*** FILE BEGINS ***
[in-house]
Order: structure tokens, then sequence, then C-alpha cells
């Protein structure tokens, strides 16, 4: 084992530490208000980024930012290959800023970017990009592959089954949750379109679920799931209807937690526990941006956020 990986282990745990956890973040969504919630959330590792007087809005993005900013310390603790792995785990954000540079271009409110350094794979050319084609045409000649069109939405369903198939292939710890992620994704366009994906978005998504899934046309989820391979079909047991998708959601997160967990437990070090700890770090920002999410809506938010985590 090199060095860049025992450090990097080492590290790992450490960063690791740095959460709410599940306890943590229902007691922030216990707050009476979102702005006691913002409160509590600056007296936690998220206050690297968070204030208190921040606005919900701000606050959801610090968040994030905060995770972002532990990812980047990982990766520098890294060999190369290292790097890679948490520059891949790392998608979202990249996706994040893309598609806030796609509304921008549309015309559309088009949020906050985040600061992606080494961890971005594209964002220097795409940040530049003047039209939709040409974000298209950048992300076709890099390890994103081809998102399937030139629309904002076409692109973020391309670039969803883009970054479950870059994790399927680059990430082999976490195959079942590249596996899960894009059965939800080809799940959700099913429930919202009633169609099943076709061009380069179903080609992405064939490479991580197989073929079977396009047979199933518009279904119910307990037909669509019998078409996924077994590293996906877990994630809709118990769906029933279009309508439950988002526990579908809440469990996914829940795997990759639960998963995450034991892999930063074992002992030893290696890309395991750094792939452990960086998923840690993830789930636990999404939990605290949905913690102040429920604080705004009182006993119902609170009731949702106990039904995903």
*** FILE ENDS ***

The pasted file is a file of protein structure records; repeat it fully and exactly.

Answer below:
[in-house]
Order: structure tokens, then sequence, then C-alpha cells
């Protein structure tokens, strides 16, 4: 084992530490208000980024930012290959800023970017990009592959089954949750379109679920799931209807937690526990941006956020 990986282990745990956890973040969504919630959330590792007087809005993005900013310390603790792995785990954000540079271009409110350094794979050319084609045409000649069109939405369903198939292939710890992620994704366009994906978005998504899934046309989820391979079909047991998708959601997160967990437990070090700890770090920002999410809506938010985590 090199060095860049025992450090990097080492590290790992450490960063690791740095959460709410599940306890943590229902007691922030216990707050009476979102702005006691913002409160509590600056007296936690998220206050690297968070204030208190921040606005919900701000606050959801610090968040994030905060995770972002532990990812980047990982990766520098890294060999190369290292790097890679948490520059891949790392998608979202990249996706994040893309598609806030796609509304921008549309015309559309088009949020906050985040600061992606080494961890971005594209964002220097795409940040530049003047039209939709040409974000298209950048992300076709890099390890994103081809998102399937030139629309904002076409692109973020391309670039969803883009970054479950870059994790399927680059990430082999976490195959079942590249596996899960894009059965939800080809799940959700099913429930919202009633169609099943076709061009380069179903080609992405064939490479991580197989073929079977396009047979199933518009279904119910307990037909669509019998078409996924077994590293996906877990994630809709118990769906029933279009309508439950988002526990579908809440469990996914829940795997990759639960998963995450034991892999930063074992002992030893290696890309395991750094792939452990960086998923840690993830789930636990999404939990605290949905913690102040429920604080705004009182006993119902609170009731949702106990039904995903």